Mid 1980 was spent recording. Firstly a session that included tracks such as 'Revolving Loop', 'New Sex', 'Inkman' and 'Minutes to Go' were recorded at Woodbine Studio during June. Soon after and, on the strength of those demos, Urge signed up to Arista (Ariola) Records just weeks after Arista's A+R executive, Tarquin Gotch, had heard them.

In July, the band recorded 'Shadow Man' with Dennis Bovell at Surrey Sound who produced and engineered the song. And during late late July it was back to Woodbine Studio to record 'Teach Yourself Dutch' a song written by Urge, engineered by John Rivers and produced by Kevin.

August saw the recording of another new song, 'Bobby' written by Wankling/Harrison, engineered by Pete Buhlman and produced by Nigel Gray. Once again this was recorded at Surrey Sound. During the same session a new version of 'Revolving Boy' was also recorded.

It was back once more to Surrey Sound, for a third time, during the early part of October for the recordings of 'Sea Of Storms' and 'Megadeath'. Not long after this session John Westacott was replaced by Nigel Mulvey (ex-Squad).

During October 1980 Urge played in a bullring in Barcelona with The Specials. Nigel Mulvey confirmed that the Barcelona gig had only been his second or third with the band. But 'What an experience that was' for Nigel. There is a permanency of this new line up in the form of two tracks recorded at Woodbine Studios. These were 'Nowhere to Go' and 'Marching'.

February 1981 a second single was released on 'Consumer Disks' through Arista 'Bobby/Teach Yourself Dutch' (arist 382), followed by an appearance on BBC T.V 'Look Hear'. Look Hear was filmed at Pebble Mill in Birmingham and The Beat were recorded at the same time although the bands songs went to air on different days. Urge performed 'Revolving Boy', which is on YouTube and 'Bobby'.

During March 1981 Urge toured England supporting Selecter on their 'Celebrate the Bullitt' tour with new member Steve Teers - keyboards/trombone. During April 1981 Urge played Marquee Club in London's Wardour Street. However shortly afterwards the group split up 'due to difficulties with Arista and internal wrangles'.

Urge were resurrected between 1981 and 1982. This line-up utilised the songwriting abilities of Kevin and David. And after one abortive gig with Lynda Novak and bass player Dave Gedney along with a rhythm-box Urge added a real drummer in the shape of John Hill and a conga player.

After a few weeks John Hill replaced by Rick Medlock (ex-I) and Pete Jordan - on alto saxophone (ex-L'Homme de Terre) joined. This line-up best known for residency on Sundays at The Whitley Abbey. Coventry. Initial record company interest from CBS; Warner Bros and EMI amounted to nothing. And soon after Urge split once again.

Soon after Kevin Harrison released his solo L.P 'Inscrutably Obvious' for Cherry Red Records and a 12" single 'Fly/Inkman/Views of the Rhine' for Glass Records. 'Fly' featured Horace Panter - bass guitar, Rick Medlock - drums, Kevin - vocals and all other instruments and Lynda - backing vocals.

1983 saw a third Urge line up. The new version included Kevin Harrison - guitar, bass and keys, Kendell Smith – Vocals, Lynda Harrison – vocals and Rick Medlock – drums. This line-up recorded one session at Woodbine Studio during September 1983. Songs completed were 'Pressure Drop/Style & Fashion'. 'The chemistry had gone so Urge, once again, called it a day'.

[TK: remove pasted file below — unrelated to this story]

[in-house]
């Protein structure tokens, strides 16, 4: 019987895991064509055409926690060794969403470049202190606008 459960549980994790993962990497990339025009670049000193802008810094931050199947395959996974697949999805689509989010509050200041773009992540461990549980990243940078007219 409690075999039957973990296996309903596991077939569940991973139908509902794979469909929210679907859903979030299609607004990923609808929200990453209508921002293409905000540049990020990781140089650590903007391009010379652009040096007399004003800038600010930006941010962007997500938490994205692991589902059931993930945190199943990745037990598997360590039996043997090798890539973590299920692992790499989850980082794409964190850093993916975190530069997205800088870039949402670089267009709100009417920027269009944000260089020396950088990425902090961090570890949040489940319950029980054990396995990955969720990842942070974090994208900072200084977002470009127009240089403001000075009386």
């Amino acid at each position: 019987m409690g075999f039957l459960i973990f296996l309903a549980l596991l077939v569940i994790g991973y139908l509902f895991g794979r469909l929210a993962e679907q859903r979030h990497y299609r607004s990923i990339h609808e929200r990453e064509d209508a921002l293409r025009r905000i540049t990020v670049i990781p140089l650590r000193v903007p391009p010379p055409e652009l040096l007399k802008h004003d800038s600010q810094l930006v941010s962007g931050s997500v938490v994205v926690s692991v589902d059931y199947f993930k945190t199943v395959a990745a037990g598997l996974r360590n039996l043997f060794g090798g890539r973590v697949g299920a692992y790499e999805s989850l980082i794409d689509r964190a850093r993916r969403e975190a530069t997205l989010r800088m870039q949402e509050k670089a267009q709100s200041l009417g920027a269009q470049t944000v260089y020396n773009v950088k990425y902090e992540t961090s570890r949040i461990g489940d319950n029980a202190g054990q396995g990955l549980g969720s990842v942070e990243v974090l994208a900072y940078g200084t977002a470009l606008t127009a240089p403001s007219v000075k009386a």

Links to some of Kevin Harrison's earlier bands on the Hobo sites.

Whistler - Avant garde Jazz Rock band c 1970 

Zoastra - Experimental elctronic band c 1974 / 5 (a bridge between Whistler and Urge) 

Urge - more about Urge

Urge Reunion 2010

Kevin Harrison's YouTube channel



Bobby - The Urge


Teach Yourself Dutch

Ink Man - Kevin Harrison


Below - Kevin Harrison c 1969

Below Lynda Harrison (Wulf) c 1969


Below Urge from their 2010 Reunion along with John Shipley




Urge - Part 2

 Urge - Part 2

By Pete Clemons





October 1980 – Source unknown
(Stop Press - Nigel Mulvey is 99% sure that the article is from the NME, by Chris Salewicz who went with them to Barcelona with photographer Joe Stephen’s.)


"Really we should have gone from Luton airport, but the only flight to Barcelona that night was from Heathrow.

And so, two days before they were due to play a concert in a bloodstained bullring. The Specials and new Arista signing - Urge and all their aides-de-camp picked up 36 tickets from a Coventry travel agent...

Urge is a group of many paradoxes. 



A major Urge paradox is that their music consists of clear-visioned, witty pop songs. Yet Kevin himself, often as ascetically insecure onstage as only a Fripp-like guitar anti-hero may be, seems far more comfortable sitting at home in his Coventry council flat releasing the tapes he makes with his Revox and synthesizer. 'New Eastern Electric' is how Kevin waggishly describes what he is creating on such sound collages as ‘On Earth 2’. an NME Garageland featured cassette

He denies, though, that he’d prefer working on his own - his solo work, he claims, is just one of the elements that go towards making up the Urge sound. "Philip Glass meets The Kinks at the grassroots of. . whatever..." he succinctly sums up their music. "We’re doing The Shangri-la’s ‘Past. Present And Future’ on our first album"

"I’m very fond of the intertwining of fact and fiction," continued Kevin as we sat in the back of the Spanish cab making drunken attempts to recall the name of our hotel. "For example, on our original record company biography we were listed as ‘five former supermarket managers’. And now Nigel Mulvey joins us on bass and that was what he really did once do."